Chapter 2 of a previous rant (actually, more like Chapter 2,000, but only the second installment to be published), which I fear may become a story rather Dickensian in length:
An update: since our heroine’s last adventure, our team’s data entry/workflow tracking person (in a normal law firm, she’d basically be a docket clerk) walked out with no notice in the middle of the day, never to return. (To be charitable to my boss, though, it wasn’t her decision to tell the poor girl that she’d be hired as a permanent employee after 3 months, and then string her along for nearly a year, but still.)
Also since our heroine’s last adventure, one of the two contact people at our team’s largest client has gone on maternity leave. Maternity leave is one of those issues one normally knows about several months in advance, is it not? If one is managing a client relationship, might one not want to tease out whatever the client’s backup plan is, especially if the person going on leave has several years of specialized experience that can’t be covered by a temp, and the work is likely to fall to one’s own team in some way or another, correct? Might it not be wise to consider starting to compile a list of transition issues before, say, TWO FUCKING WEEKS AFTER the maternity leave starts?
So in the interim, I’ve become the alter ego of our client’s HR rep while she’s out on leave, which means that I’m responsible for following up to make sure that everyone understands what information we need to do our jobs (drafting work visa petitions) and that the information is provided in a timely manner, so that the client’s personnel can come to the U.S. and do their jobs or remain in the U.S. without falling out of legal status. I know nothing whatsoever about the client’s HR processes. Initially, I was expected to answer questions about information to which I had no access. I’ve spent the past 2 weeks running around like a chicken with her head cut off, trying to draft template e-mails and have my boss and the other client HR manager review and approve them so I can DO MY JOB. And the sad part is that my job has been as gatekeeper for new billable work for the entire team, so that if my job isn’t being done, then none of us has any work to do, and the Managing Partner (who has been on everyone’s heads about how much billing has fallen off the past few months) will not be a happy camper. And if he’s not a happy camper, then believe me, nobody is a happy camper.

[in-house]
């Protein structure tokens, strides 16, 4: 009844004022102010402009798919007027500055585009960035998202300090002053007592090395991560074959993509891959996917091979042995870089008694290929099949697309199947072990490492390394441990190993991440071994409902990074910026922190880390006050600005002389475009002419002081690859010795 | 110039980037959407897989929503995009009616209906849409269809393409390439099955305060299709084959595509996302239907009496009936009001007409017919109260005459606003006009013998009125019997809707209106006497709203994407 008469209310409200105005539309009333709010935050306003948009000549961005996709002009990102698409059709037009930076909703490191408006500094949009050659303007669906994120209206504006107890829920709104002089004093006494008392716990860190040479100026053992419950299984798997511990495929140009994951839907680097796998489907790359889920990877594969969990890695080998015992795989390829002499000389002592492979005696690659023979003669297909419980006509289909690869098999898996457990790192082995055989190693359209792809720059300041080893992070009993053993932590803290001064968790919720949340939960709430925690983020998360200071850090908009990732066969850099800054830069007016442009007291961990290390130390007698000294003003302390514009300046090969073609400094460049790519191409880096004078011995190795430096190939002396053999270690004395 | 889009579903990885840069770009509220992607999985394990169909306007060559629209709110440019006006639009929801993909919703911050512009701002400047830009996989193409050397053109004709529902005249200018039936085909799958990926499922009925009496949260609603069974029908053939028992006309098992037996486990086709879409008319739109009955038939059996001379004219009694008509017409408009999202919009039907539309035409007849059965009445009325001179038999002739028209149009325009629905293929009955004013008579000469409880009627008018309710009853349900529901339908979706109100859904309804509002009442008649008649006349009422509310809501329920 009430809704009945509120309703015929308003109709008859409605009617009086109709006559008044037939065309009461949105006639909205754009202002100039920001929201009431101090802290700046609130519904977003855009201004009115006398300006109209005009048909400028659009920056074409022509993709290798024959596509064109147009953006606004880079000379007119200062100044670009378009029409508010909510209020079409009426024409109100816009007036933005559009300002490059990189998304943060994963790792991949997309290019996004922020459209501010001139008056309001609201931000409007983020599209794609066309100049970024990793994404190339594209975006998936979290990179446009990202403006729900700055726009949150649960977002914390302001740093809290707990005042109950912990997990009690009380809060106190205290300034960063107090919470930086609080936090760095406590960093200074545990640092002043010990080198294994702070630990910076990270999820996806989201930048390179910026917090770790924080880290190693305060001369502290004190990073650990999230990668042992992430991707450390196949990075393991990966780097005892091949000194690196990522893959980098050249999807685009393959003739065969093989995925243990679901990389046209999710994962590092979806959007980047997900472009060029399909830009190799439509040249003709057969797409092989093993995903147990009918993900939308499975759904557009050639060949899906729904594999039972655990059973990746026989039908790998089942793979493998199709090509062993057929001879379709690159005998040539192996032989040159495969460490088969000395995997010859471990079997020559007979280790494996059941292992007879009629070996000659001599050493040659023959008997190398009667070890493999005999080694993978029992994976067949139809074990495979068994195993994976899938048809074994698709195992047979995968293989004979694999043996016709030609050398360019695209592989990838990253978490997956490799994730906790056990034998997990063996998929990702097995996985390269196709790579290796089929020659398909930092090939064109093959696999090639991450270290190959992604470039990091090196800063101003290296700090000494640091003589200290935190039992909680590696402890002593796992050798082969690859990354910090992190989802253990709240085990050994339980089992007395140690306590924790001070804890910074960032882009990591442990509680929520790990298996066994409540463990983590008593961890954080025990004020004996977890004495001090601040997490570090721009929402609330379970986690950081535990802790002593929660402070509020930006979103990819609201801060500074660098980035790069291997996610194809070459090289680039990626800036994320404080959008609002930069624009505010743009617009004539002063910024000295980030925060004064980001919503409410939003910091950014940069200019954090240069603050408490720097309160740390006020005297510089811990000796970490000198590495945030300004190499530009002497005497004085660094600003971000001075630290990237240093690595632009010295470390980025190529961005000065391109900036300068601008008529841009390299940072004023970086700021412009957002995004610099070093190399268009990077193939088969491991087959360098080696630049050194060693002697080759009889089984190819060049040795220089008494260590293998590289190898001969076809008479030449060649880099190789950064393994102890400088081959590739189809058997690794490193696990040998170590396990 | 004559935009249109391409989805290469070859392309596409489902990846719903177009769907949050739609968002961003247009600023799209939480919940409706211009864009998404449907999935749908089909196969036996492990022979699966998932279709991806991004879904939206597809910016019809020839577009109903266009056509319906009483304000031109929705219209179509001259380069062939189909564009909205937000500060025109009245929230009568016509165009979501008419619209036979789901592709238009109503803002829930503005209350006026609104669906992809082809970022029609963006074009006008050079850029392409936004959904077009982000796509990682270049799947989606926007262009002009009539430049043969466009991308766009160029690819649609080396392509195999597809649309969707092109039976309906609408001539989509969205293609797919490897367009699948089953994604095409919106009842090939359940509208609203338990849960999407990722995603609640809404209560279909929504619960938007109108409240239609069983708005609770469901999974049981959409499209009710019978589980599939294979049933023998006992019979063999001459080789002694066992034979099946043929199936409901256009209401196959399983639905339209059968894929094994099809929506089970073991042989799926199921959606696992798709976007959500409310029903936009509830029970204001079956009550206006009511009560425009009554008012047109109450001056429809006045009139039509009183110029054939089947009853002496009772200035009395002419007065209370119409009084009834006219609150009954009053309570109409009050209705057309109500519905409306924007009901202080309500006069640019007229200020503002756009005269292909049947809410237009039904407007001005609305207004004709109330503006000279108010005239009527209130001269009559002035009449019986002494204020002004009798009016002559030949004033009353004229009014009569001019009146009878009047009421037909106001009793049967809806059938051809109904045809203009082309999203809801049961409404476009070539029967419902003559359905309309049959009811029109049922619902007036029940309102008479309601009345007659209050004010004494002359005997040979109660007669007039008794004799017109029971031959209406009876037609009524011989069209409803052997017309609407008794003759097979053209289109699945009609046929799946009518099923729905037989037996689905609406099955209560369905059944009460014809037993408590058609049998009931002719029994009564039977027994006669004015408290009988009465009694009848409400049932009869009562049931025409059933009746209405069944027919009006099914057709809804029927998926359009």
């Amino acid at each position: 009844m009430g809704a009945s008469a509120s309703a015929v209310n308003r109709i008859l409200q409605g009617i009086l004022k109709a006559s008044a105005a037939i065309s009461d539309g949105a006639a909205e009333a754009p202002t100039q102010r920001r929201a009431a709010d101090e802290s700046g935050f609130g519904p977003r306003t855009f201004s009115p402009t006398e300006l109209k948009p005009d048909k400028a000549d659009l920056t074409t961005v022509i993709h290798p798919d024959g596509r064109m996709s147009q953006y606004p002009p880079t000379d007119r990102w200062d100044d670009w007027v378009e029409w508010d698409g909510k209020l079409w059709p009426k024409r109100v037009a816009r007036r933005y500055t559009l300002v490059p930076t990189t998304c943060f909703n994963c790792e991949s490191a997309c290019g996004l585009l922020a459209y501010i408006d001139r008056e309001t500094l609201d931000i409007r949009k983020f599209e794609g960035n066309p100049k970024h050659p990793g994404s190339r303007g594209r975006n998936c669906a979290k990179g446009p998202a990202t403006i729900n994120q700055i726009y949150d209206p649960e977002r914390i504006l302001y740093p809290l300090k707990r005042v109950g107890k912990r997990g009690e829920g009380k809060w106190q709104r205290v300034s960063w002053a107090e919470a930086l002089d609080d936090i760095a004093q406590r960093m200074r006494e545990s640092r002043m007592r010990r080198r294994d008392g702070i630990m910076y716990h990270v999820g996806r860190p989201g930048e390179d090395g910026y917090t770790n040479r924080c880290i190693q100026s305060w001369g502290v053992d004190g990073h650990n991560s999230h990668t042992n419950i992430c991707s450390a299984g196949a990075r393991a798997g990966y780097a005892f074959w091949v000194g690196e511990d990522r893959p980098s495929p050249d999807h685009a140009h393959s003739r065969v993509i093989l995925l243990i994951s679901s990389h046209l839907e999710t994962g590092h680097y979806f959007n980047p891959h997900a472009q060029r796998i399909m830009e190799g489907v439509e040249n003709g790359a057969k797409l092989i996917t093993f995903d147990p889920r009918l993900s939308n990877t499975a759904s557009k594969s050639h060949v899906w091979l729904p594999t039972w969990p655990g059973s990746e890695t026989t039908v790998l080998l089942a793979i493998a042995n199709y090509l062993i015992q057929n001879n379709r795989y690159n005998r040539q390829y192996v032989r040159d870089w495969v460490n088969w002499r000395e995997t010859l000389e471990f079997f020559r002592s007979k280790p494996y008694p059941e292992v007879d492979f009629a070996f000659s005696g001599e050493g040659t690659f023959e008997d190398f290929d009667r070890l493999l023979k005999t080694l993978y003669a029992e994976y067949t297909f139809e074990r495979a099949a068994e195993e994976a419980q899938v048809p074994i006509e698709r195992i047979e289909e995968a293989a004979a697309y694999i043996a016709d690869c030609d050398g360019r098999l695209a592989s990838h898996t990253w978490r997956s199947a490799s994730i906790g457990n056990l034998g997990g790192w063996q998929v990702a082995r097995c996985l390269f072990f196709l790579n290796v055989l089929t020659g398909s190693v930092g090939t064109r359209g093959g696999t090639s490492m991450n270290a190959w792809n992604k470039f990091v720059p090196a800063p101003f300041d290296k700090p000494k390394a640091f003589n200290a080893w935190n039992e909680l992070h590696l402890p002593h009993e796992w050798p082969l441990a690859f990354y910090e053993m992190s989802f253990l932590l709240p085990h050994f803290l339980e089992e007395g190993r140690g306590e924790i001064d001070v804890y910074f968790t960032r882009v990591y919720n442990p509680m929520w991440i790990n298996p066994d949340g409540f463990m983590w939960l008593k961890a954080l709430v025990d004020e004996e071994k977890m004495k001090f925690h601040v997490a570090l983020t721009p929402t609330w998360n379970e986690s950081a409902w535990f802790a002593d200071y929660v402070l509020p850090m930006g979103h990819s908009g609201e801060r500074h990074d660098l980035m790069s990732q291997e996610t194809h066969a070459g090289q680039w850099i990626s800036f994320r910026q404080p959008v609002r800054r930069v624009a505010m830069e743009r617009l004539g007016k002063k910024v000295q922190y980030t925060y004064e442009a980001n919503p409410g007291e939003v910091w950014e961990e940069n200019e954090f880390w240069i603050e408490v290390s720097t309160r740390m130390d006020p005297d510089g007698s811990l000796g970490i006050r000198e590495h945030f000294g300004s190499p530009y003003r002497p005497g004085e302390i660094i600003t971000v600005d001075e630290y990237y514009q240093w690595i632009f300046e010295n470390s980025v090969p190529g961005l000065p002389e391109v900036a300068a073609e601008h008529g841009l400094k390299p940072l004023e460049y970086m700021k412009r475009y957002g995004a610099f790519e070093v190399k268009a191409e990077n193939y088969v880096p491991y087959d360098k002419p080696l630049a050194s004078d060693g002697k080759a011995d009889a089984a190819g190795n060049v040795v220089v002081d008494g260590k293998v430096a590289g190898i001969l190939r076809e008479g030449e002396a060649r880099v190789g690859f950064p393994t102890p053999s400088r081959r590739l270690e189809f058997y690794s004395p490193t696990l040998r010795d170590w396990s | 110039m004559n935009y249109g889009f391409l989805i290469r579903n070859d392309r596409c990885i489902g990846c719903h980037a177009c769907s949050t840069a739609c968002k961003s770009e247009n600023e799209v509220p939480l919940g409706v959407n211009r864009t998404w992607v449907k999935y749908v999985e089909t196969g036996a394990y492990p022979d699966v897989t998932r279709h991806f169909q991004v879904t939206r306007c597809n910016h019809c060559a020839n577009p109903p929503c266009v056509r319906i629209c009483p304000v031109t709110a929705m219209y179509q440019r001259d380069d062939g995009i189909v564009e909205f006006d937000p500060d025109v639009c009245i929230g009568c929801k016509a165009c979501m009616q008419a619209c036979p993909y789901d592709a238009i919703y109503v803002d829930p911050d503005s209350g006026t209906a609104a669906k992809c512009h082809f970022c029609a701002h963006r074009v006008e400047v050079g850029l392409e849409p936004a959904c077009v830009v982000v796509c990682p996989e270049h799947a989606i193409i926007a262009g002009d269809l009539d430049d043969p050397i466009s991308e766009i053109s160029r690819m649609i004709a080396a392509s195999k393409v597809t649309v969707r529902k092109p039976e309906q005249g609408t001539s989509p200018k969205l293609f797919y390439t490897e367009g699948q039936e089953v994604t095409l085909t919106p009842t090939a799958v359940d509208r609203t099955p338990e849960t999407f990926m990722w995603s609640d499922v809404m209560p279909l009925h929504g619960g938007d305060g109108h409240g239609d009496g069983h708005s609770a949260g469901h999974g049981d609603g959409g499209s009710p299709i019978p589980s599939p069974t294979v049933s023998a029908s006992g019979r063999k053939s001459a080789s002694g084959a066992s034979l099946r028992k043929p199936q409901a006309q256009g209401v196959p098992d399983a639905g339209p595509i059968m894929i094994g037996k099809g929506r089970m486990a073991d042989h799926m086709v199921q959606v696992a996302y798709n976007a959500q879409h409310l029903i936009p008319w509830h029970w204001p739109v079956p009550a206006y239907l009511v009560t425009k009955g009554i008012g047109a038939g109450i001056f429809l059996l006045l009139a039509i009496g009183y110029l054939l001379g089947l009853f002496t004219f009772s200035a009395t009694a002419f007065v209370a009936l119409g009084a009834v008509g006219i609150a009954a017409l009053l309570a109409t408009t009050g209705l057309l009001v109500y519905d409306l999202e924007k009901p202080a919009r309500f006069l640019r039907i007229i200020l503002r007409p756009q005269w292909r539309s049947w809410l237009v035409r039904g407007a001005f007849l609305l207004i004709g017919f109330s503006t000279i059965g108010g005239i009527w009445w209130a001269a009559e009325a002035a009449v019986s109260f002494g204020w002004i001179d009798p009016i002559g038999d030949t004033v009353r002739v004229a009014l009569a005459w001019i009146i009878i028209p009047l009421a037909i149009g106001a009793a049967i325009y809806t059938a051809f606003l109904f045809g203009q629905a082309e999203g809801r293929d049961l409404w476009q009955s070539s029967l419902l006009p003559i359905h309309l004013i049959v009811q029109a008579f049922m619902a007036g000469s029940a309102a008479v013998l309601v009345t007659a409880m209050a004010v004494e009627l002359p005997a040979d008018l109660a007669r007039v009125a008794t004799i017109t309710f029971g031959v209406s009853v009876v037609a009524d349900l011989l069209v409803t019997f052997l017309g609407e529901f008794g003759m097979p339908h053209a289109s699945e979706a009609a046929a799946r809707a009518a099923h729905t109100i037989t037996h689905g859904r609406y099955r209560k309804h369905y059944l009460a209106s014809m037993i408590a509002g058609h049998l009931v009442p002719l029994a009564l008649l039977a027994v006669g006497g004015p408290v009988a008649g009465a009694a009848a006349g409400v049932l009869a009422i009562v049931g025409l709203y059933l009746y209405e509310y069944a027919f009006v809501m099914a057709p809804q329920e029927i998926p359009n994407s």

It would be different if my boss just gave me a task and leeway on how I feel it’s appropriate to accomplish it, but she won’t, because she is a control freak. It would also be different if she would actually address the team’s questions, so we can do our work, but she won’t. It would be even better if she were a proactive manager, but she never addresses macro-issues until about 2 weeks after they become emergencies. This morning I stuck my head into her office and begged, as I’ve done several times a week for the past several weeks, for the team to meet and hash out all these process issues so we can actually get some work done. She agreed that it was a good idea, and asked me to compile a list of everyone’s questions. I spent half the morning doing that, and then forwarded the compiled list around to the team for comments, with a request for what day/time was best for a meeting. (The other indicator that we all need some guidance: every single member of the team has come into my office to ask me some process-related question at least a couple of times in the past few days.)
The boss’ response to my e-mail? A complete 180. She ignored 75% of the list, and said that she was hoping for answers for the other 25% (I have no idea from where), and apparently doesn’t think there’s any point in having a meeting, or any other actual form of two-way communication for that matter.
Now I never signed on to be an HR rep; I’m a paralegal, and a damn good one. But if I’m stuck being an HR rep temporarily, then I need the tools to be a GOOD HR rep, dammit! Isn’t part of being a competent manager making sure that your team has what they need to be effective in their jobs? Well if that’s the case, then I’m apparently my own manager these days, because nobody else sure is…I’ve basically been making up crap as I go along.
Any ideas? I’m flailing in the wind here.